For years agriculture has been one of the main economies in Brazil, and many statements Bolsonaro has made have led others to believe that this, along with mining and logging, should be the priority of the rainforest over its enviromental significance. Many farmers in Brazil support this approach and have little regard for the damage that they do or make any effort to offset it. Earlier this month, a group of farmers, loggers and business owners in Novo Progresso announced that they would be setting coordinated fires as a show of force against the enforcement of these environmental laws.

Instead Bolsonaro has accused NGO’s and environmentalists of deliberately starting the fires over budget cuts, his Chief of Staff saying it was a bid to restrict Brazil’s economic growth.

Bolsonaro has not responded as many world leaders would have hoped to pleas to take action to save the rainforest. At the most recent G7 summit French President Emmanual Macron who was hosting the proceedings announced that £18m of aid would be released to assist in fighting the fires. Whilst there were reports at first that Bolsonaro would be accepting the money this soon changed, with Bolsonaro interpreting this as an attempt to colonise the rainforest by Western forces.

Commenting on the G7 offer of aid, Bolsonaro’s chief of staff, Onyx Lorenzoni, told the Globo news website: “Thanks, but maybe those resources are more relevant to reforest Europe…Macron cannot even avoid a predictable fire in a church that is part of the world’s heritage, and he wants to give us lessons for our country?”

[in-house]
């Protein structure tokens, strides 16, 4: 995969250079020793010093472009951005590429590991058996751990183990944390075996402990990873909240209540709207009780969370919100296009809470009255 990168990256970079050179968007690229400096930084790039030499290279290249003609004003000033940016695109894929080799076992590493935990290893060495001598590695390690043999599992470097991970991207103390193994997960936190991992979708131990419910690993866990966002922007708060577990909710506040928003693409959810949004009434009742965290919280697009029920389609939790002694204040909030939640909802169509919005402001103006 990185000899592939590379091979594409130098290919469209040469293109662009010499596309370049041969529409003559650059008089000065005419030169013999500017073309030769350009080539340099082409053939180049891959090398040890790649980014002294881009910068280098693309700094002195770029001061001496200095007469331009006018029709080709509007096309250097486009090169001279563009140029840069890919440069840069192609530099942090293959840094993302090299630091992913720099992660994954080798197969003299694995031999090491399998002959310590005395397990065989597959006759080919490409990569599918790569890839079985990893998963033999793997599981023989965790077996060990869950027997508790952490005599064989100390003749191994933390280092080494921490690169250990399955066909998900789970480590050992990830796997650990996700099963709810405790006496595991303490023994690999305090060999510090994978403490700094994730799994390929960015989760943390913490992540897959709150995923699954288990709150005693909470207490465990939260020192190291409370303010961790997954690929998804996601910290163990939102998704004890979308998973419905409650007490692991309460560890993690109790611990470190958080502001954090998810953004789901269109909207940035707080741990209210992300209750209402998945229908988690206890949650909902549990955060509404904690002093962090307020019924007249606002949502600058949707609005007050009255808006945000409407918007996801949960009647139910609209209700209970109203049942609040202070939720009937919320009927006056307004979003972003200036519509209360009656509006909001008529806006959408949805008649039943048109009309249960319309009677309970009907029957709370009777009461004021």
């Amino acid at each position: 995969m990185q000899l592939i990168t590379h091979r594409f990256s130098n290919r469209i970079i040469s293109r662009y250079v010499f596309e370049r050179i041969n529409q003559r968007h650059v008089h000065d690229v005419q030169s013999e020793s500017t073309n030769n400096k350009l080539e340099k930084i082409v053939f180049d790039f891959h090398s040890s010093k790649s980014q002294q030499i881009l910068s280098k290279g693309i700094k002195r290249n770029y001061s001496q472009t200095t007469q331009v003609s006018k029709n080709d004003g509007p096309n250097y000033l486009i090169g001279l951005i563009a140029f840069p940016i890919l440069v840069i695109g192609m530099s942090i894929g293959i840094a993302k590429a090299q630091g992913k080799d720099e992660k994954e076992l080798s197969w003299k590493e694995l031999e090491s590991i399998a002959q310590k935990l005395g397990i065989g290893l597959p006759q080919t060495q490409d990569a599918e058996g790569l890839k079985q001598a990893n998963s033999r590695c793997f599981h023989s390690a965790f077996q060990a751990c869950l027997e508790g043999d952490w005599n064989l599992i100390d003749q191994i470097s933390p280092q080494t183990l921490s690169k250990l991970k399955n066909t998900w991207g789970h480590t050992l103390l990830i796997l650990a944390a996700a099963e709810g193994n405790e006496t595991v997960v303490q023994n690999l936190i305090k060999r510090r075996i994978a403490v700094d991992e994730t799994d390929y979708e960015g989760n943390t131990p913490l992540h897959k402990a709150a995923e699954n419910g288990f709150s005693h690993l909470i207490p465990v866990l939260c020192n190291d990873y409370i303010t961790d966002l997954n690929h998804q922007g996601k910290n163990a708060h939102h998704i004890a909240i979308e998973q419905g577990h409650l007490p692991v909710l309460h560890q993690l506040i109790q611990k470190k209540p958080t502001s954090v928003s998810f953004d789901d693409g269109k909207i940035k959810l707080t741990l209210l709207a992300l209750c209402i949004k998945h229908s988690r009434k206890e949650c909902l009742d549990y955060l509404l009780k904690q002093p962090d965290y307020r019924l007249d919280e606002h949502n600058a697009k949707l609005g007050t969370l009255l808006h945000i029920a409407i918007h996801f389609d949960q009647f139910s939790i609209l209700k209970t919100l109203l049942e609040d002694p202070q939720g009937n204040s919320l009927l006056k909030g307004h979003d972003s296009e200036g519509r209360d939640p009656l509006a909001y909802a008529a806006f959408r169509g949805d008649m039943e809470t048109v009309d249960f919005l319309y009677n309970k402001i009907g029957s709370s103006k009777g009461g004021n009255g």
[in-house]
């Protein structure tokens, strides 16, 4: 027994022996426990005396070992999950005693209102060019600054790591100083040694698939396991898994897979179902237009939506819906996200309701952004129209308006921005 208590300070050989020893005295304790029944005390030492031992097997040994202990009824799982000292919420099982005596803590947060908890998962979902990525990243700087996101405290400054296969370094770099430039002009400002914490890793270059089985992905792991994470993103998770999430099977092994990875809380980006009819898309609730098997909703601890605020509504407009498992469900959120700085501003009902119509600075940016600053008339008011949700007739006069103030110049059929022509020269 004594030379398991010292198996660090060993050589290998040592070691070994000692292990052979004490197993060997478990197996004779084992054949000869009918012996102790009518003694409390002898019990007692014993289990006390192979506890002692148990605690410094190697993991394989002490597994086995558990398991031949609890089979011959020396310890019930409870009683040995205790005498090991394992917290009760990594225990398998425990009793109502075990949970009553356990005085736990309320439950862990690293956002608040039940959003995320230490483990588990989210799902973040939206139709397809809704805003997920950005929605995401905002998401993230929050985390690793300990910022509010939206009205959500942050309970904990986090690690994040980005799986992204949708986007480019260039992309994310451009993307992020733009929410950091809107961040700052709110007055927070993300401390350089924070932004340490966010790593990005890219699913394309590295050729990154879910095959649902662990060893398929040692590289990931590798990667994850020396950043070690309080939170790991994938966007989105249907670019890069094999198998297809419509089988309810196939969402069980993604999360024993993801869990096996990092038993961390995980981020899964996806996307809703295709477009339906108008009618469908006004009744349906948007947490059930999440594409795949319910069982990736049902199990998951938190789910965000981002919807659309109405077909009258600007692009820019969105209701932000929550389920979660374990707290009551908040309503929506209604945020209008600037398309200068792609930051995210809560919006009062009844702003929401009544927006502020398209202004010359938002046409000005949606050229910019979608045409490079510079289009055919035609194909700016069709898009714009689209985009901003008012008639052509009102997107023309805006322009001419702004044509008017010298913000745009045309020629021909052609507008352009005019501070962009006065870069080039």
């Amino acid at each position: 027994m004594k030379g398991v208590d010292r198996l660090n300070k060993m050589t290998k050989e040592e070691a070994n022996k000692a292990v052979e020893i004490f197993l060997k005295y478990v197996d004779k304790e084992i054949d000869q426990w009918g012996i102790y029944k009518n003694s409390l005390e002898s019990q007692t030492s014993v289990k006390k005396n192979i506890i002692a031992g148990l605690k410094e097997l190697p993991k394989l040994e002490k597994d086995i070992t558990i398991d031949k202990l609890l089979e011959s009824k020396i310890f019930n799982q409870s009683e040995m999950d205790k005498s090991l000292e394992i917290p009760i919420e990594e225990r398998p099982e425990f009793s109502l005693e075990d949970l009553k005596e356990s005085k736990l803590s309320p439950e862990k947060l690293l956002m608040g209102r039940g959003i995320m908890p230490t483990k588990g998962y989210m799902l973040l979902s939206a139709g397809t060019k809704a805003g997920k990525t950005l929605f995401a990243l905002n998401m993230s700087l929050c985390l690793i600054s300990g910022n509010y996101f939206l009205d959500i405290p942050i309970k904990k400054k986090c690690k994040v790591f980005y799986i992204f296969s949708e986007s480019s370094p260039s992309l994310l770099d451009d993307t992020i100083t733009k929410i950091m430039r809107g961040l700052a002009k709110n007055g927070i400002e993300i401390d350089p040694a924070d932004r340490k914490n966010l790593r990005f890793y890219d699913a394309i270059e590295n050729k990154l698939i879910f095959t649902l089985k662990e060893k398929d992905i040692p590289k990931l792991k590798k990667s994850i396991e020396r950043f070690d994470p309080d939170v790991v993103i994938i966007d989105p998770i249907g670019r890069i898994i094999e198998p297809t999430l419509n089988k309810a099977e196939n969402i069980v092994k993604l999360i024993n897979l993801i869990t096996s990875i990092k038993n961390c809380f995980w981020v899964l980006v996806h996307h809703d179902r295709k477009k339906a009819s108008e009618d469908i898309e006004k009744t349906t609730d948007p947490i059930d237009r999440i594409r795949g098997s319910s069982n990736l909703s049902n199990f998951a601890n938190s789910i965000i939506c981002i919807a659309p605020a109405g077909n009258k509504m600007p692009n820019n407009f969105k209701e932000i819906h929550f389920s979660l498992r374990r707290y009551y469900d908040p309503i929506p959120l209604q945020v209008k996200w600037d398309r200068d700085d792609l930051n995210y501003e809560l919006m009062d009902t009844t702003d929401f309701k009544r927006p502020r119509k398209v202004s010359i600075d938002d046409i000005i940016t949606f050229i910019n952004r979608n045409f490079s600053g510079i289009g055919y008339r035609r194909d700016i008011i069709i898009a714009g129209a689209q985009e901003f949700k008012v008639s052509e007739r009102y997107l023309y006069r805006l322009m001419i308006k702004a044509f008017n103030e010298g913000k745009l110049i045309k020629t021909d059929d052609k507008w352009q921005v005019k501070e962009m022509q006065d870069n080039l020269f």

Foreign minister Ernesto Araujo responded by saying that international mechanisms are already in place in Brazil to help fight deforestation. Unfortunately nobody seems to know what these are, and very little, if anything seems to have been done to try and tackle or control the blaze which is ravaging the rainforest. Aware of the international backlash his stance is having, and potentially the threat it could cause to current and proposed trade agreements, Bolsonaro has now said that he is mobilising the army to help try and put out the fires. Patches of rain are forecast for Brazil although these will most likely have little effect.

Amazonas has declared a state of emergency due to the fires, with thick smoke causing a blackout more than 1,700 miles away in the city of Sao Paulo on Monday 19th of August. This lasted for an hour with the black smoke even being picked up by NASA satellite images.

The Amazon is one of the worlds biggest natural treasures; Brazil boasts the biggest share of the rainforest with 60%, which equals 670 million hectres of forest, and is home to more species than anywhere on the planet. Referred to as ‘the lungs of the earth’, more than 20% of the planets oxygen is created here. The WWF estimates that more than a quarter of the rainforest will be lost by 2030 if deforestation continues at its current rate.

As international pressure mounts on Bolsonaro it is hoped that steps can be taken to not only stop the fires that are currently raging but that changes can be made to the way that the Amazon rainforest is currently being managed to prevent disastors such as this occurring in the future.

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Jessica Howard

Jessica Howard

31 years old, currently living and working in London, UK.